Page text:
Dublin City Council is aiming to ban cars from much of the centre of the Irish capital and is also aiming for cycling to account for 15 per cent of journeys there by 2017.
Under plans unveiled last week by the council and the Republic of Ireland’s National Transport Authority (NTA), the north and south quays alongside the River Liffey as well as College Green will only be accessible by people on bike or foot or by public transport.
The plans which were revealed this week in the Dublin City Centre Transport Study will also see St Stephen’s Green North and Suffolk Street turned into pedestrian zones.
The council’s report, which is currently open to consultation, highlights the growing problem of congestion with the city centre.
It says that while the number of people travelling into it by car has fallen by 17 per cent since 2006, that has not been accompanied by a similar fall in the number of such vehicles, because a higher proportion now have just one occupant, the driver.
The study also says that from 2006 to 2014, the proportion of people travelling by bike to work in the city centre more than doubled from 2.3 per cent to 5.4 per cent.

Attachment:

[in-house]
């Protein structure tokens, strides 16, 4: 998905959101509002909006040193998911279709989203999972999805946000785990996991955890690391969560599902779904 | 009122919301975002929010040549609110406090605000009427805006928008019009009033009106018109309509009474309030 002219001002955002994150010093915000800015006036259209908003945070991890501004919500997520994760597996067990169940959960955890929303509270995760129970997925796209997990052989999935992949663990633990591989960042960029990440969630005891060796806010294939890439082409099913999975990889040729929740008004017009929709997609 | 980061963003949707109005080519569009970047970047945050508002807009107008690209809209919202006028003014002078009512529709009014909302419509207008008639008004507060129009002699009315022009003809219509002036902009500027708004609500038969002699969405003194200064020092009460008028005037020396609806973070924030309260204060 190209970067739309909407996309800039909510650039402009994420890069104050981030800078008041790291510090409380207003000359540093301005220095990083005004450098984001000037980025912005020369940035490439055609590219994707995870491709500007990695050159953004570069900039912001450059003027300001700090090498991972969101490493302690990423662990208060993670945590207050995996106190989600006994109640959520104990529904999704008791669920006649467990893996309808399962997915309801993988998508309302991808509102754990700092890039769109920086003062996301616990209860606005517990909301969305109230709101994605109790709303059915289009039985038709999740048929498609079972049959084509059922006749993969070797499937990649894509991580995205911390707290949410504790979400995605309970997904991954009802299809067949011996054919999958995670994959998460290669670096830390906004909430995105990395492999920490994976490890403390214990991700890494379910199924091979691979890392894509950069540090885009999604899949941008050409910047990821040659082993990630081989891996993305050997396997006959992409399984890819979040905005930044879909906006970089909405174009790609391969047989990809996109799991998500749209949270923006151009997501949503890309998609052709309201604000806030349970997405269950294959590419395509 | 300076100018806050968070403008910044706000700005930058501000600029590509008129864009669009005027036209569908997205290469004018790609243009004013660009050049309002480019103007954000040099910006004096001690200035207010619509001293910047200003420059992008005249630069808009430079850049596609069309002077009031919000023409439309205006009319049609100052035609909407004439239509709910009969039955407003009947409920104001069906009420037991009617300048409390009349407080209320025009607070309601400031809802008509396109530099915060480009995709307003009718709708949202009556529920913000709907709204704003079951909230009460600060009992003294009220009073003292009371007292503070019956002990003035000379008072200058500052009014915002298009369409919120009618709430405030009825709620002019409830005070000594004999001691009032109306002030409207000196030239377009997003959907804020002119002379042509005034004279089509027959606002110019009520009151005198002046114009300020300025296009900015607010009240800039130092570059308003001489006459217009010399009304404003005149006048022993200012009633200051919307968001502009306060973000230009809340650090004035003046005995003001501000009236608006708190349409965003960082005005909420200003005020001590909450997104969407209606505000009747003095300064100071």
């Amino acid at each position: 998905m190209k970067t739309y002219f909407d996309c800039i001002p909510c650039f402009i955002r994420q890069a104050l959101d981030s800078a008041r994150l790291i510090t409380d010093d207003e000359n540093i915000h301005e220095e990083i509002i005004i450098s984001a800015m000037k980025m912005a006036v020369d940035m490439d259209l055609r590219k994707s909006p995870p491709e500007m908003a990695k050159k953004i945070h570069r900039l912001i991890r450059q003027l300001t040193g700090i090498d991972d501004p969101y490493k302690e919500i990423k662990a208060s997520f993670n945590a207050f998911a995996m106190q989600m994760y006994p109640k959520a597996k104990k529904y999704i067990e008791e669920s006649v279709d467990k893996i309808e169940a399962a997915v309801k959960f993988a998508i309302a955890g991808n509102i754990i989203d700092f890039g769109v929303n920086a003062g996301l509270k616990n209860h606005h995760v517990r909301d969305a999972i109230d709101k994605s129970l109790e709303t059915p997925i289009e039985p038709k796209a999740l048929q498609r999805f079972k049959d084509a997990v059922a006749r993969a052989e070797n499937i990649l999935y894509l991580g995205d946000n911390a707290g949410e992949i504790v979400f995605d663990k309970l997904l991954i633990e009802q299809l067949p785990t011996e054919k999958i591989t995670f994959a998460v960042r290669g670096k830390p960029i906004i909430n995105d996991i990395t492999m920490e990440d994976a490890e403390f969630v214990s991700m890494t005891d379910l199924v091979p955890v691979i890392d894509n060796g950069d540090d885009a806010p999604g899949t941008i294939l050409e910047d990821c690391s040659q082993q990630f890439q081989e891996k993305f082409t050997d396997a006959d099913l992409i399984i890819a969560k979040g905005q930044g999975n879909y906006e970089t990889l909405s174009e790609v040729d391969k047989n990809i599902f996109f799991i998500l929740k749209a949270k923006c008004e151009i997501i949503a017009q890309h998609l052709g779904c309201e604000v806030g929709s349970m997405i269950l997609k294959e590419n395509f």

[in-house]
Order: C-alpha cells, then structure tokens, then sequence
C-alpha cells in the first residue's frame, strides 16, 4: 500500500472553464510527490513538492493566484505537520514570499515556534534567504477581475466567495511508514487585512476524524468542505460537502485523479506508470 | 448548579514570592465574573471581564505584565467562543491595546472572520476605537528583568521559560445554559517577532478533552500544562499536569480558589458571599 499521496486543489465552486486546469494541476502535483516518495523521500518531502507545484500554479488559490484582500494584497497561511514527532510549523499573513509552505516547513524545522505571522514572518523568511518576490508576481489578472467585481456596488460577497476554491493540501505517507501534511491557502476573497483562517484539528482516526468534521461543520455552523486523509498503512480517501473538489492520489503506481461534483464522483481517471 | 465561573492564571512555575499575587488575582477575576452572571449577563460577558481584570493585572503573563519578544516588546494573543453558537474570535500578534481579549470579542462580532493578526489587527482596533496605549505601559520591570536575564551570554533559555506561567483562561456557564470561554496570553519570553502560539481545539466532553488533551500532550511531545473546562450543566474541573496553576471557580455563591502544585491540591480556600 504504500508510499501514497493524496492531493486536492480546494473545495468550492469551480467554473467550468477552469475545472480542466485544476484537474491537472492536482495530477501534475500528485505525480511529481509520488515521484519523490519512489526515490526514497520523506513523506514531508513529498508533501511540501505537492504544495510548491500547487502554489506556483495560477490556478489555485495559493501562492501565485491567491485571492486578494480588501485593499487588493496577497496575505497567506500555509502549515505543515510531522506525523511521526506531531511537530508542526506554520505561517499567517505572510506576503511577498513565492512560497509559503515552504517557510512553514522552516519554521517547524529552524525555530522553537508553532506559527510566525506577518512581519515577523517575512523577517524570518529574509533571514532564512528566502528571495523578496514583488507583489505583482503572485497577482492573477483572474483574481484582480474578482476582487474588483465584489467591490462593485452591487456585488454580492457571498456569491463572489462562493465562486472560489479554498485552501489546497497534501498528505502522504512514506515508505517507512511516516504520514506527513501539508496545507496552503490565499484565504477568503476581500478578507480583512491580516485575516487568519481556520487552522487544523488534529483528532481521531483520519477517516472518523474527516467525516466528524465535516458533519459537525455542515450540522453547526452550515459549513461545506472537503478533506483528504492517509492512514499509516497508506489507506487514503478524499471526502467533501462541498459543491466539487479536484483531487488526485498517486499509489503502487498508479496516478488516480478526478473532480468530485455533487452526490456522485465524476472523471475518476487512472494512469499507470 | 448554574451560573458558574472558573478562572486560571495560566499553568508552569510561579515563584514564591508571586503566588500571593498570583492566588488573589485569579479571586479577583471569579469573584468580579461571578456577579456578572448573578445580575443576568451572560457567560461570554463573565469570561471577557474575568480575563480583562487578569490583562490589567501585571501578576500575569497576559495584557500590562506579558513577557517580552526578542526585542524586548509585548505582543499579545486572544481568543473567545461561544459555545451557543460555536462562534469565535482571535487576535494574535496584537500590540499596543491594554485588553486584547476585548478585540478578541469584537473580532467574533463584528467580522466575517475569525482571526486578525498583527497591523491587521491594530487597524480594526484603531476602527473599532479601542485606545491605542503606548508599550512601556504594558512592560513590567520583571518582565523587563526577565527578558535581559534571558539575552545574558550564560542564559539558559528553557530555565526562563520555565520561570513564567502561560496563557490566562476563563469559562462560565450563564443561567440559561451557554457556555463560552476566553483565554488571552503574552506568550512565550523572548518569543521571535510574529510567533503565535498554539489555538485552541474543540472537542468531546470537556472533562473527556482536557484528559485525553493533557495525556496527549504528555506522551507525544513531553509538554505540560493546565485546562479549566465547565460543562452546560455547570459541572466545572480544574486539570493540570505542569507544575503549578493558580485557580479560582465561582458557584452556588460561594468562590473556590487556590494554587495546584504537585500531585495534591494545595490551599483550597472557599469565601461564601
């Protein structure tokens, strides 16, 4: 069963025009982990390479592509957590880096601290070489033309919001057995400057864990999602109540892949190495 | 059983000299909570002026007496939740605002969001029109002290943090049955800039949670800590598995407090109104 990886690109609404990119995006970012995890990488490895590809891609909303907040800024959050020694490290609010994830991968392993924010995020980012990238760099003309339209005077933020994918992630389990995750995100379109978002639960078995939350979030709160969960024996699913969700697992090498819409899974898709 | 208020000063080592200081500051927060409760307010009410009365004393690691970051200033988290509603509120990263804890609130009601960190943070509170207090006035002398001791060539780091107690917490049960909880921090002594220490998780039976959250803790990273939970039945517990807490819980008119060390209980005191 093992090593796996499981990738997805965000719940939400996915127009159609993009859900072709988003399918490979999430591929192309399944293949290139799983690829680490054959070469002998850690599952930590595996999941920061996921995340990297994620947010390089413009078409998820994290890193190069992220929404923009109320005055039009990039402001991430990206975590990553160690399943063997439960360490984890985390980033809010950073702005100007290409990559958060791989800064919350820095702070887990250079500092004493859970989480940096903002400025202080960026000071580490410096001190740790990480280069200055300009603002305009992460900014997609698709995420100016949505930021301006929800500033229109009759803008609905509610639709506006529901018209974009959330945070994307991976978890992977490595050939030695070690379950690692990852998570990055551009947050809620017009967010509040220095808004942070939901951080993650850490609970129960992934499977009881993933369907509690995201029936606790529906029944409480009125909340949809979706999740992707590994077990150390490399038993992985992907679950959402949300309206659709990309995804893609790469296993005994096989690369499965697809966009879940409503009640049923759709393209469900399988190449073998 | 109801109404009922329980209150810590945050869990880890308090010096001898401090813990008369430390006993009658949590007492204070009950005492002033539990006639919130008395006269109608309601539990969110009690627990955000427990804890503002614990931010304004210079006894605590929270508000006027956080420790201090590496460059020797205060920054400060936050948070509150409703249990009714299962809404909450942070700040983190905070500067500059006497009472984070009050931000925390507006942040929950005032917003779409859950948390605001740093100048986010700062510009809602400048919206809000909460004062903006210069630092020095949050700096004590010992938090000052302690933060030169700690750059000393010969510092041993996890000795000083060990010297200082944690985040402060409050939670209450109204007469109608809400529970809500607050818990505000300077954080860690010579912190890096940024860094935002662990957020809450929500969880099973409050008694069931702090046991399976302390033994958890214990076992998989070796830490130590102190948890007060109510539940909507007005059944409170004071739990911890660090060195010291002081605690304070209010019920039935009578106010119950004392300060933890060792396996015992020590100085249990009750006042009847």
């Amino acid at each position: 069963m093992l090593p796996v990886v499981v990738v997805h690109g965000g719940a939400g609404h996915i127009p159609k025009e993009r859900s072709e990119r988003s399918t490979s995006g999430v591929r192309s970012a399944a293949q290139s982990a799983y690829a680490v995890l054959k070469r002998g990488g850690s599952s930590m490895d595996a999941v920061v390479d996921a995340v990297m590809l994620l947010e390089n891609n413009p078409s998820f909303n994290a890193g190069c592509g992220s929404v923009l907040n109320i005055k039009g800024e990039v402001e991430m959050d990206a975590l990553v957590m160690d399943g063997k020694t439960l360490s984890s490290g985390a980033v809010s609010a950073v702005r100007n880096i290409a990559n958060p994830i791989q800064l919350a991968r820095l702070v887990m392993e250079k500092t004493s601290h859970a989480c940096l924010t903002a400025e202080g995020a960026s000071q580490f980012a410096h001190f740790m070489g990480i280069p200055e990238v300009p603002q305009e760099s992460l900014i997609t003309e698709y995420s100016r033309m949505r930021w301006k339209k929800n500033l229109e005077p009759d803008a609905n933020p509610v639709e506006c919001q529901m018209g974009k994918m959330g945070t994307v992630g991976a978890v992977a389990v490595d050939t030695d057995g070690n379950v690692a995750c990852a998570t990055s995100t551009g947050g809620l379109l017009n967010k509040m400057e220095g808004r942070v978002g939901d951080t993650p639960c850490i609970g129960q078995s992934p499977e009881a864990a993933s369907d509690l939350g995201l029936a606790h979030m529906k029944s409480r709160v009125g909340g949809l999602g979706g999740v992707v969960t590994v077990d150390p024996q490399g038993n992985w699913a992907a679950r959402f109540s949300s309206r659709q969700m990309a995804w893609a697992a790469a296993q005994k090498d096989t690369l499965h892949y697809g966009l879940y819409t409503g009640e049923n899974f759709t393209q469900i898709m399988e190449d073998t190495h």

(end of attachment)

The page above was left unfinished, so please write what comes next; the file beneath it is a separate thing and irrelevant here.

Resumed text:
Currently, the overall mode share for cars is 33 per cent, with 48 per cent reach the city centre by public transport and 16 per cent walk or cycle – the latter boosted by the city’s cycle hire scheme.
Under the new plan, targets have been set for 2017 of 55 per cent of people coming into the city centre to be on public transport, those in private cars to number 20 per cent, 15 per cent to be on bicycles and 10 per cent of trips to be on foot.
The council’s chief executive Owen Keegan said: “Dublin City Council and the NTA are making these proposals because we cannot meet the expected growth in commuter traffic over the next decade through more car journeys.
“The city centre can only continue to function effectively if we offer those working and living in Dublin, as well as visitors, more choices in how they access and move around the capital”.
The plans are now open to consultation until 16 July.
Simon has been news editor at road.cc since 2009, reporting on 10 editions and counting of pro cycling’s biggest races such as the Tour de France, stories on issues including infrastructure and campaigning, and interviewing some of the biggest names in cycling. A law and languages graduate, published translator and former retail analyst, his background has proved invaluable in reporting on issues as diverse as cycling-related court cases, anti-doping investigations, and the bike industry. He splits his time between London and Cambridge, and loves taking his miniature schnauzer Elodie on adventures in the basket of her Elephant Bike.